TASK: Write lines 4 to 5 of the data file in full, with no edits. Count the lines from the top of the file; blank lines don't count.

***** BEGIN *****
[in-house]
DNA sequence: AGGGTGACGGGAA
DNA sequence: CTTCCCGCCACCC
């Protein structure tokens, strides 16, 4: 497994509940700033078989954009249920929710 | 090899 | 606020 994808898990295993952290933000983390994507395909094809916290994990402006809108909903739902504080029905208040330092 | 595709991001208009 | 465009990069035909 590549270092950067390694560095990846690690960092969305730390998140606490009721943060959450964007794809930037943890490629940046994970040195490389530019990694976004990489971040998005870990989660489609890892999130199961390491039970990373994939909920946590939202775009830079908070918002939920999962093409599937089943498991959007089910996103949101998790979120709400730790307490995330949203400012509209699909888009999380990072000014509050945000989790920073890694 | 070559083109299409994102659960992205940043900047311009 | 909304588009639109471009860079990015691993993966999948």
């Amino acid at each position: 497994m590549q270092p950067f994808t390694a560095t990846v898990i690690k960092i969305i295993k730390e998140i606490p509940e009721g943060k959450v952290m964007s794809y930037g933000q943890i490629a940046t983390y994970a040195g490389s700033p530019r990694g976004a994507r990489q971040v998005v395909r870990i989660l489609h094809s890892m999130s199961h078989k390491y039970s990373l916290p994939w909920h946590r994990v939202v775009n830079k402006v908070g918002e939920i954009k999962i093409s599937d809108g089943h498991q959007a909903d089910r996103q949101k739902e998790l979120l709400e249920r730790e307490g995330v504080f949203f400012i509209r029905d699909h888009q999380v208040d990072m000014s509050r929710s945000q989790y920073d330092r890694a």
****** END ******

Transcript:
């Protein structure tokens, strides 16, 4: 497994509940700033078989954009249920929710 | 090899 | 606020 994808898990295993952290933000983390994507395909094809916290994990402006809108909903739902504080029905208040330092 | 595709991001208009 | 465009990069035909 590549270092950067390694560095990846690690960092969305730390998140606490009721943060959450964007794809930037943890490629940046994970040195490389530019990694976004990489971040998005870990989660489609890892999130199961390491039970990373994939909920946590939202775009830079908070918002939920999962093409599937089943498991959007089910996103949101998790979120709400730790307490995330949203400012509209699909888009999380990072000014509050945000989790920073890694 | 070559083109299409994102659960992205940043900047311009 | 909304588009639109471009860079990015691993993966999948």
């Amino acid at each position: 497994m590549q270092p950067f994808t390694a560095t990846v898990i690690k960092i969305i295993k730390e998140i606490p509940e009721g943060k959450v952290m964007s794809y930037g933000q943890i490629a940046t983390y994970a040195g490389s700033p530019r990694g976004a994507r990489q971040v998005v395909r870990i989660l489609h094809s890892m999130s199961h078989k390491y039970s990373l916290p994939w909920h946590r994990v939202v775009n830079k402006v908070g918002e939920i954009k999962i093409s599937d809108g089943h498991q959007a909903d089910r996103q949101k739902e998790l979120l709400e249920r730790e307490g995330v504080f949203f400012i509209r029905d699909h888009q999380v208040d990072m000014s509050r929710s945000q989790y920073d330092r890694a």